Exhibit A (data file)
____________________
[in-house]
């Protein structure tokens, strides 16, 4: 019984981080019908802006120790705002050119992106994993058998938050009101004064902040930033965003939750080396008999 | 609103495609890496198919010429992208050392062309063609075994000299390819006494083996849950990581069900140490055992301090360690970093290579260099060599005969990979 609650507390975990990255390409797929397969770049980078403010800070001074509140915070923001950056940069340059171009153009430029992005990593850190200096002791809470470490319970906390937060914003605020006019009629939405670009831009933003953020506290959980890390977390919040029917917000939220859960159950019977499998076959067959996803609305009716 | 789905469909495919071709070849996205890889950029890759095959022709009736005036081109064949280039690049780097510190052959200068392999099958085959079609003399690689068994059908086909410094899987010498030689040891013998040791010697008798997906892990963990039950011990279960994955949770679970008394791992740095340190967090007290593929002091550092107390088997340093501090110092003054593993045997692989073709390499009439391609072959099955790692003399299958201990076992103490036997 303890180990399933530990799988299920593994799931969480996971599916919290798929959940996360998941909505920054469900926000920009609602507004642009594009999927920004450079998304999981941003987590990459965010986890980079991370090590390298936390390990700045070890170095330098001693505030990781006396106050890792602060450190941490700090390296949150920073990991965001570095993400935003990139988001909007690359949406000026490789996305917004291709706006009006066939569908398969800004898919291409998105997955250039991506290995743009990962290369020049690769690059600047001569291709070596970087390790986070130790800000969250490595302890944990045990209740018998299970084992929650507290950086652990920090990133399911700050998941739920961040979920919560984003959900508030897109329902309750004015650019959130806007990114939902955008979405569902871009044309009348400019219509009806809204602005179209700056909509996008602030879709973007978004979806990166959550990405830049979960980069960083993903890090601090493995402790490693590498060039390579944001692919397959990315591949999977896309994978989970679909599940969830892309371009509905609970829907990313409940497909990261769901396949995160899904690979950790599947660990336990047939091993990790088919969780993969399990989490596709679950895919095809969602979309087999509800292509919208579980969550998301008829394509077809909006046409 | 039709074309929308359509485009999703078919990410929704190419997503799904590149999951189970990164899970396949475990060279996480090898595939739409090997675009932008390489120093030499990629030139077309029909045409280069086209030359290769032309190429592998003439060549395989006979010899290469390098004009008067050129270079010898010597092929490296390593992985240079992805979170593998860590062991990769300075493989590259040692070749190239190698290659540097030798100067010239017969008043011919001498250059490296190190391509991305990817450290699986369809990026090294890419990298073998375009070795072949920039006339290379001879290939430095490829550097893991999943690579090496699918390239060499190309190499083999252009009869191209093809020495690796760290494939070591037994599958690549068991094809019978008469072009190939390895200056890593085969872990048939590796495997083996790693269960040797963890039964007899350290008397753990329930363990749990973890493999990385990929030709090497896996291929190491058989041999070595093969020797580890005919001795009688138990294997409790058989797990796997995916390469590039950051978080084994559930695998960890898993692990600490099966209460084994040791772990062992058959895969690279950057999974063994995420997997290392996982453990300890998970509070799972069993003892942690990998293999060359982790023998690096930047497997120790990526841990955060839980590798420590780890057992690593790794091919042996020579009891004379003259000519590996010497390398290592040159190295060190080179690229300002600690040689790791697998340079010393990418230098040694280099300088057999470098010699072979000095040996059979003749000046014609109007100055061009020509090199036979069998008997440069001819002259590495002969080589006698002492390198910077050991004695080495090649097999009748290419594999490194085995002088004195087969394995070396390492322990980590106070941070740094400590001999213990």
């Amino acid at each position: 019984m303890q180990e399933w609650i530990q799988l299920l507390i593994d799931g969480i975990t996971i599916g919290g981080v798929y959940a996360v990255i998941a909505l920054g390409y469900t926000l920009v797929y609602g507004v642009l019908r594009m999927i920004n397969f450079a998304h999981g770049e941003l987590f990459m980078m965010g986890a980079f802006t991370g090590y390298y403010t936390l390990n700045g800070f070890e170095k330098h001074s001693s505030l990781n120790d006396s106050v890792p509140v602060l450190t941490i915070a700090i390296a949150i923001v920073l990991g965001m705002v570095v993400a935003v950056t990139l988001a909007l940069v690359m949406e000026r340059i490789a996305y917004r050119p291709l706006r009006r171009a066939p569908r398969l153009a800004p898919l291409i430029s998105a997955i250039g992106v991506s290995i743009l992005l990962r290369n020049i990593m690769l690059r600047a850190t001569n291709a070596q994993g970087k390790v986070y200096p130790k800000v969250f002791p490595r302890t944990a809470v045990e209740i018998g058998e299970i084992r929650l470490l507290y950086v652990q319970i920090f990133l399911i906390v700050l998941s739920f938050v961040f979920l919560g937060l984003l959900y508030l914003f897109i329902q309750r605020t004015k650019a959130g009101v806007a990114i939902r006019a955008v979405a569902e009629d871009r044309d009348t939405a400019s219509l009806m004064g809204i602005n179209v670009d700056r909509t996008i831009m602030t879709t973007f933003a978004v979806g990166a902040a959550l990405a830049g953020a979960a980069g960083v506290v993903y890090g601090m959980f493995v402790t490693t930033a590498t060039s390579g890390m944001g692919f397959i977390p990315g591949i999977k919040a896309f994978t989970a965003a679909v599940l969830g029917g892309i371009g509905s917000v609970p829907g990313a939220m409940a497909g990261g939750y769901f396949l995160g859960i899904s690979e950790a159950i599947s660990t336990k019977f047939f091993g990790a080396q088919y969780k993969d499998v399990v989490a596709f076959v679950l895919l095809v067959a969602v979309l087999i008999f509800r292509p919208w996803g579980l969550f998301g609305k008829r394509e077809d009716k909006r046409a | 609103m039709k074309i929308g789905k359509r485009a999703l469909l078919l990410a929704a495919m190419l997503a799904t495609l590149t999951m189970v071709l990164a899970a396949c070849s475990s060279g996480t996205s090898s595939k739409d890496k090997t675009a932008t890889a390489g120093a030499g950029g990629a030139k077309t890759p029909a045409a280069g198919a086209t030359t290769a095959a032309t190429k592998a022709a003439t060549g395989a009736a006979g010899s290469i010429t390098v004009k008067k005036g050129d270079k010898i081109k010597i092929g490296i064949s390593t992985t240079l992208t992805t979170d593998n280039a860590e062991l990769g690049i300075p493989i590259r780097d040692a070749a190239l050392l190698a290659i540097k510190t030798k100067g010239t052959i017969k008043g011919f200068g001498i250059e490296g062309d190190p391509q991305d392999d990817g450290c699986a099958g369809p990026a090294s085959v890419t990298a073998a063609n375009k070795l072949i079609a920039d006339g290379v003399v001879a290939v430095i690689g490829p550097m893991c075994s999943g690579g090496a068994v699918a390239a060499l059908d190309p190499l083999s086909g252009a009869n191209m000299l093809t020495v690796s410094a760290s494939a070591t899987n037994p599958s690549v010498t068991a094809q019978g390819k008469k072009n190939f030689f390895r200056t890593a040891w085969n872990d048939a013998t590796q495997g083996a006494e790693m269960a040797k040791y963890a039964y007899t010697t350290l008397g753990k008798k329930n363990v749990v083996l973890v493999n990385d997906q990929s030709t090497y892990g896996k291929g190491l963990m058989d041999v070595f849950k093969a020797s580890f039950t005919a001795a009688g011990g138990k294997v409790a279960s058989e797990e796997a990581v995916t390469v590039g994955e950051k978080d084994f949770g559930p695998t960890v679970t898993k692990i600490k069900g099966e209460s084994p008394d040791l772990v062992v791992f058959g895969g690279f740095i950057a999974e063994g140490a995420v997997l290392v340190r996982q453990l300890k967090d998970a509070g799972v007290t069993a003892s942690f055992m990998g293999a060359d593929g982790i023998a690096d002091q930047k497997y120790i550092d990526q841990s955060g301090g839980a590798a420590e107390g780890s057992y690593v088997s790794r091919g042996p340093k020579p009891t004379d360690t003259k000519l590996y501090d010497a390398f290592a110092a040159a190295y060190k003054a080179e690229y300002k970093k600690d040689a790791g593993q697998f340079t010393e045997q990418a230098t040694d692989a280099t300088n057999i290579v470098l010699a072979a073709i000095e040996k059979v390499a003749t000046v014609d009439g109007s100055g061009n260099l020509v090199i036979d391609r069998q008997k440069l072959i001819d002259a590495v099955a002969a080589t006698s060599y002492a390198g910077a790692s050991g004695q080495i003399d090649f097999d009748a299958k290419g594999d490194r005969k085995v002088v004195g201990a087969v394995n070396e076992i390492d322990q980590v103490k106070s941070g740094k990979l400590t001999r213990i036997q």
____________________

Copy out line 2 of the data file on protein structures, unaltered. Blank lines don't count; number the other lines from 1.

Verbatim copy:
């Protein structure tokens, strides 16, 4: 019984981080019908802006120790705002050119992106994993058998938050009101004064902040930033965003939750080396008999 | 609103495609890496198919010429992208050392062309063609075994000299390819006494083996849950990581069900140490055992301090360690970093290579260099060599005969990979 609650507390975990990255390409797929397969770049980078403010800070001074509140915070923001950056940069340059171009153009430029992005990593850190200096002791809470470490319970906390937060914003605020006019009629939405670009831009933003953020506290959980890390977390919040029917917000939220859960159950019977499998076959067959996803609305009716 | 789905469909495919071709070849996205890889950029890759095959022709009736005036081109064949280039690049780097510190052959200068392999099958085959079609003399690689068994059908086909410094899987010498030689040891013998040791010697008798997906892990963990039950011990279960994955949770679970008394791992740095340190967090007290593929002091550092107390088997340093501090110092003054593993045997692989073709390499009439391609072959099955790692003399299958201990076992103490036997 303890180990399933530990799988299920593994799931969480996971599916919290798929959940996360998941909505920054469900926000920009609602507004642009594009999927920004450079998304999981941003987590990459965010986890980079991370090590390298936390390990700045070890170095330098001693505030990781006396106050890792602060450190941490700090390296949150920073990991965001570095993400935003990139988001909007690359949406000026490789996305917004291709706006009006066939569908398969800004898919291409998105997955250039991506290995743009990962290369020049690769690059600047001569291709070596970087390790986070130790800000969250490595302890944990045990209740018998299970084992929650507290950086652990920090990133399911700050998941739920961040979920919560984003959900508030897109329902309750004015650019959130806007990114939902955008979405569902871009044309009348400019219509009806809204602005179209700056909509996008602030879709973007978004979806990166959550990405830049979960980069960083993903890090601090493995402790490693590498060039390579944001692919397959990315591949999977896309994978989970679909599940969830892309371009509905609970829907990313409940497909990261769901396949995160899904690979950790599947660990336990047939091993990790088919969780993969399990989490596709679950895919095809969602979309087999509800292509919208579980969550998301008829394509077809909006046409 | 039709074309929308359509485009999703078919990410929704190419997503799904590149999951189970990164899970396949475990060279996480090898595939739409090997675009932008390489120093030499990629030139077309029909045409280069086209030359290769032309190429592998003439060549395989006979010899290469390098004009008067050129270079010898010597092929490296390593992985240079992805979170593998860590062991990769300075493989590259040692070749190239190698290659540097030798100067010239017969008043011919001498250059490296190190391509991305990817450290699986369809990026090294890419990298073998375009070795072949920039006339290379001879290939430095490829550097893991999943690579090496699918390239060499190309190499083999252009009869191209093809020495690796760290494939070591037994599958690549068991094809019978008469072009190939390895200056890593085969872990048939590796495997083996790693269960040797963890039964007899350290008397753990329930363990749990973890493999990385990929030709090497896996291929190491058989041999070595093969020797580890005919001795009688138990294997409790058989797990796997995916390469590039950051978080084994559930695998960890898993692990600490099966209460084994040791772990062992058959895969690279950057999974063994995420997997290392996982453990300890998970509070799972069993003892942690990998293999060359982790023998690096930047497997120790990526841990955060839980590798420590780890057992690593790794091919042996020579009891004379003259000519590996010497390398290592040159190295060190080179690229300002600690040689790791697998340079010393990418230098040694280099300088057999470098010699072979000095040996059979003749000046014609109007100055061009020509090199036979069998008997440069001819002259590495002969080589006698002492390198910077050991004695080495090649097999009748290419594999490194085995002088004195087969394995070396390492322990980590106070941070740094400590001999213990």